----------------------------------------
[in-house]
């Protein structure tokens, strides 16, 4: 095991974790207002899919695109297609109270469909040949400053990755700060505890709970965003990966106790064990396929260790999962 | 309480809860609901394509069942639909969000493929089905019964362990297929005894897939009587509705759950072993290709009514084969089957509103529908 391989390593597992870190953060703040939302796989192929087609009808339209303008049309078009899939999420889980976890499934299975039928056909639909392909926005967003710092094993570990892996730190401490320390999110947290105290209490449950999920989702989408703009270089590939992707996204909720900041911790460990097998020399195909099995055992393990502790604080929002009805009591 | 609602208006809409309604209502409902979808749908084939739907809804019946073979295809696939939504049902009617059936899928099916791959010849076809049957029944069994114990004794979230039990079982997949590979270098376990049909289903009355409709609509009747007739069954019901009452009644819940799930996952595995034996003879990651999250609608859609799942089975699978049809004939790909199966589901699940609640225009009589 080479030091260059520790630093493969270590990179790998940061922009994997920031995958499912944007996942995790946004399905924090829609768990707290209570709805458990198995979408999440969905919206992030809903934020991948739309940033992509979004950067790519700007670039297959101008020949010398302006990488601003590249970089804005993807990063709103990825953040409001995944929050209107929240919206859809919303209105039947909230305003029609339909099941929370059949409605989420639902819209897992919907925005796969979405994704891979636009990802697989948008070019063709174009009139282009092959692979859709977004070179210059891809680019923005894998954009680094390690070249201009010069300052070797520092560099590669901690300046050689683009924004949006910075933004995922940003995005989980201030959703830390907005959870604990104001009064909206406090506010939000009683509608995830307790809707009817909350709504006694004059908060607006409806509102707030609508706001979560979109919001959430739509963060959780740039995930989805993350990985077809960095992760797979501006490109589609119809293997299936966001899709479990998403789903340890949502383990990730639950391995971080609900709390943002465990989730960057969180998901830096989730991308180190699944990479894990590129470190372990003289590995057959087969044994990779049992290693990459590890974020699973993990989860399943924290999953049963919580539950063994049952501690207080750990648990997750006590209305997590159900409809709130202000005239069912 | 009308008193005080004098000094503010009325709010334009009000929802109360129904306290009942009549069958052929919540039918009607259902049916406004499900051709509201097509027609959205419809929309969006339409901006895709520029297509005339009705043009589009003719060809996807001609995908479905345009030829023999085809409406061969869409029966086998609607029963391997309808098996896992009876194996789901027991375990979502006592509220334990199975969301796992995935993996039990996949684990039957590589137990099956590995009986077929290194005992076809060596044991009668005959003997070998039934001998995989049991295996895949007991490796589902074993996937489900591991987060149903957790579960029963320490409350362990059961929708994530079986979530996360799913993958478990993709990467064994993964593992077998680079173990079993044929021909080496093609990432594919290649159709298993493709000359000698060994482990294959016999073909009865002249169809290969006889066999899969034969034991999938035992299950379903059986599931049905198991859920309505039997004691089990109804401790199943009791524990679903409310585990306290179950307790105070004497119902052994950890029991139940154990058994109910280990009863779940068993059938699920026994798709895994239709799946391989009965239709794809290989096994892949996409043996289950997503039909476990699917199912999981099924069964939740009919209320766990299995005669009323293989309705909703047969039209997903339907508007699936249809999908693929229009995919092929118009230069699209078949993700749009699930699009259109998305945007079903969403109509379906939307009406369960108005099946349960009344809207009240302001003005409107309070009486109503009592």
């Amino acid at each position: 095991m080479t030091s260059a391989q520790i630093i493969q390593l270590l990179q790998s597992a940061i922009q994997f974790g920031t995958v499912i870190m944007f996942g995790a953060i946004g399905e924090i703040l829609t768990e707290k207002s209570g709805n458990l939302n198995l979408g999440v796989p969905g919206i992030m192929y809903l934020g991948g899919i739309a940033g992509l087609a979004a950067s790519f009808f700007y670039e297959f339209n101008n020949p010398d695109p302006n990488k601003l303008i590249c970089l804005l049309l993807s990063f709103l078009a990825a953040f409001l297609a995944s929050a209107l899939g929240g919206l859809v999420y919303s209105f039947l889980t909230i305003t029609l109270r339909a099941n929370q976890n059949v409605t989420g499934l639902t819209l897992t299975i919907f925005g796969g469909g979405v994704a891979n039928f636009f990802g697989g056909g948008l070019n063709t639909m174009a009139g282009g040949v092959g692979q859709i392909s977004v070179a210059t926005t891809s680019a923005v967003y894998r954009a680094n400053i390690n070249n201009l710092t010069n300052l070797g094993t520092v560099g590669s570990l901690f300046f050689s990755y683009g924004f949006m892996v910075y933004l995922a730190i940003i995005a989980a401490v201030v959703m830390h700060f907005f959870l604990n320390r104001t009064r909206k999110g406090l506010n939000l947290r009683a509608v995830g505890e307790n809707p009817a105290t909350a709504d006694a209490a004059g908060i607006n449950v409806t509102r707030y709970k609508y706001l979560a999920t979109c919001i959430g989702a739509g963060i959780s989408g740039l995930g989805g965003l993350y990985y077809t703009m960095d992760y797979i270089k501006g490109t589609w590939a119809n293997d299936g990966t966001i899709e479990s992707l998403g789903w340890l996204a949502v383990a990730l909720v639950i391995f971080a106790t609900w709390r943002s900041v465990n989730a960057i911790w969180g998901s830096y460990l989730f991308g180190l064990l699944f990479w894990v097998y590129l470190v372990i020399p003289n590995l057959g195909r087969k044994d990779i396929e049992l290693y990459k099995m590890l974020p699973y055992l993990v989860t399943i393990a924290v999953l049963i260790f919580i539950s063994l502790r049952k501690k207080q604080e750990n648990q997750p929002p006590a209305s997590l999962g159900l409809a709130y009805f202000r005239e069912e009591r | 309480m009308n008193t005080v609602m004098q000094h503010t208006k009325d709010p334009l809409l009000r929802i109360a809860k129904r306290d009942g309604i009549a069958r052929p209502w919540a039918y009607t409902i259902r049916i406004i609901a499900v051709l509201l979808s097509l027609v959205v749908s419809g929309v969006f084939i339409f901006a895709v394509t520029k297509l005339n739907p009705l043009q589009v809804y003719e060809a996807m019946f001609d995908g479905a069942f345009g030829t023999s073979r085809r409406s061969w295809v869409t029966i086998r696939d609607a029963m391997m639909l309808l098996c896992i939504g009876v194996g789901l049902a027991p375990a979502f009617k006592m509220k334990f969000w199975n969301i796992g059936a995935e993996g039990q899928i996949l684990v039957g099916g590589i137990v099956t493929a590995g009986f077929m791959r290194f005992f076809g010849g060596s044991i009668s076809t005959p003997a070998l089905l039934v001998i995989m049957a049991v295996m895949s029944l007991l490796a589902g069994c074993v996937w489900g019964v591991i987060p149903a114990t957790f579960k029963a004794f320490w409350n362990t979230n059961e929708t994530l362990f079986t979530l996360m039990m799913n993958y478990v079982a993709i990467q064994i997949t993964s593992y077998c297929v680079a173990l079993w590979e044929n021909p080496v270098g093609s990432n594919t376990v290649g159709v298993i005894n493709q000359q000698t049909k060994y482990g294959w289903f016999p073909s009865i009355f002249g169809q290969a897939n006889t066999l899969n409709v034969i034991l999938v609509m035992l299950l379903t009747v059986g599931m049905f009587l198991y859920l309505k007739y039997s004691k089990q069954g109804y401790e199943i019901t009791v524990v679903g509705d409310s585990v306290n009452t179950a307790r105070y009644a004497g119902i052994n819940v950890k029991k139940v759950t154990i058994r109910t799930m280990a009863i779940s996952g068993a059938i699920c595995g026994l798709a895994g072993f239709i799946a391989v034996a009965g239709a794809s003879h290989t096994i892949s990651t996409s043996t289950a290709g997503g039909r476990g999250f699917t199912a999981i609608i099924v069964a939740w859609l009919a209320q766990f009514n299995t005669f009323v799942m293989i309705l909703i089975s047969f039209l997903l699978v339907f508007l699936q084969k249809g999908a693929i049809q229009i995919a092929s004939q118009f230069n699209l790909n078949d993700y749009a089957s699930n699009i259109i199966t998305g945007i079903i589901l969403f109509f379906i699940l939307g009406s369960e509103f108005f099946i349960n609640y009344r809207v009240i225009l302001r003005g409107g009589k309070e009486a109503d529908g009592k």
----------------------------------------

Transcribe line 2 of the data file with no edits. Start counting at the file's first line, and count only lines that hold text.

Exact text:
């Protein structure tokens, strides 16, 4: 095991974790207002899919695109297609109270469909040949400053990755700060505890709970965003990966106790064990396929260790999962 | 309480809860609901394509069942639909969000493929089905019964362990297929005894897939009587509705759950072993290709009514084969089957509103529908 391989390593597992870190953060703040939302796989192929087609009808339209303008049309078009899939999420889980976890499934299975039928056909639909392909926005967003710092094993570990892996730190401490320390999110947290105290209490449950999920989702989408703009270089590939992707996204909720900041911790460990097998020399195909099995055992393990502790604080929002009805009591 | 609602208006809409309604209502409902979808749908084939739907809804019946073979295809696939939504049902009617059936899928099916791959010849076809049957029944069994114990004794979230039990079982997949590979270098376990049909289903009355409709609509009747007739069954019901009452009644819940799930996952595995034996003879990651999250609608859609799942089975699978049809004939790909199966589901699940609640225009009589 080479030091260059520790630093493969270590990179790998940061922009994997920031995958499912944007996942995790946004399905924090829609768990707290209570709805458990198995979408999440969905919206992030809903934020991948739309940033992509979004950067790519700007670039297959101008020949010398302006990488601003590249970089804005993807990063709103990825953040409001995944929050209107929240919206859809919303209105039947909230305003029609339909099941929370059949409605989420639902819209897992919907925005796969979405994704891979636009990802697989948008070019063709174009009139282009092959692979859709977004070179210059891809680019923005894998954009680094390690070249201009010069300052070797520092560099590669901690300046050689683009924004949006910075933004995922940003995005989980201030959703830390907005959870604990104001009064909206406090506010939000009683509608995830307790809707009817909350709504006694004059908060607006409806509102707030609508706001979560979109919001959430739509963060959780740039995930989805993350990985077809960095992760797979501006490109589609119809293997299936966001899709479990998403789903340890949502383990990730639950391995971080609900709390943002465990989730960057969180998901830096989730991308180190699944990479894990590129470190372990003289590995057959087969044994990779049992290693990459590890974020699973993990989860399943924290999953049963919580539950063994049952501690207080750990648990997750006590209305997590159900409809709130202000005239069912 | 009308008193005080004098000094503010009325709010334009009000929802109360129904306290009942009549069958052929919540039918009607259902049916406004499900051709509201097509027609959205419809929309969006339409901006895709520029297509005339009705043009589009003719060809996807001609995908479905345009030829023999085809409406061969869409029966086998609607029963391997309808098996896992009876194996789901027991375990979502006592509220334990199975969301796992995935993996039990996949684990039957590589137990099956590995009986077929290194005992076809060596044991009668005959003997070998039934001998995989049991295996895949007991490796589902074993996937489900591991987060149903957790579960029963320490409350362990059961929708994530079986979530996360799913993958478990993709990467064994993964593992077998680079173990079993044929021909080496093609990432594919290649159709298993493709000359000698060994482990294959016999073909009865002249169809290969006889066999899969034969034991999938035992299950379903059986599931049905198991859920309505039997004691089990109804401790199943009791524990679903409310585990306290179950307790105070004497119902052994950890029991139940154990058994109910280990009863779940068993059938699920026994798709895994239709799946391989009965239709794809290989096994892949996409043996289950997503039909476990699917199912999981099924069964939740009919209320766990299995005669009323293989309705909703047969039209997903339907508007699936249809999908693929229009995919092929118009230069699209078949993700749009699930699009259109998305945007079903969403109509379906939307009406369960108005099946349960009344809207009240302001003005409107309070009486109503009592």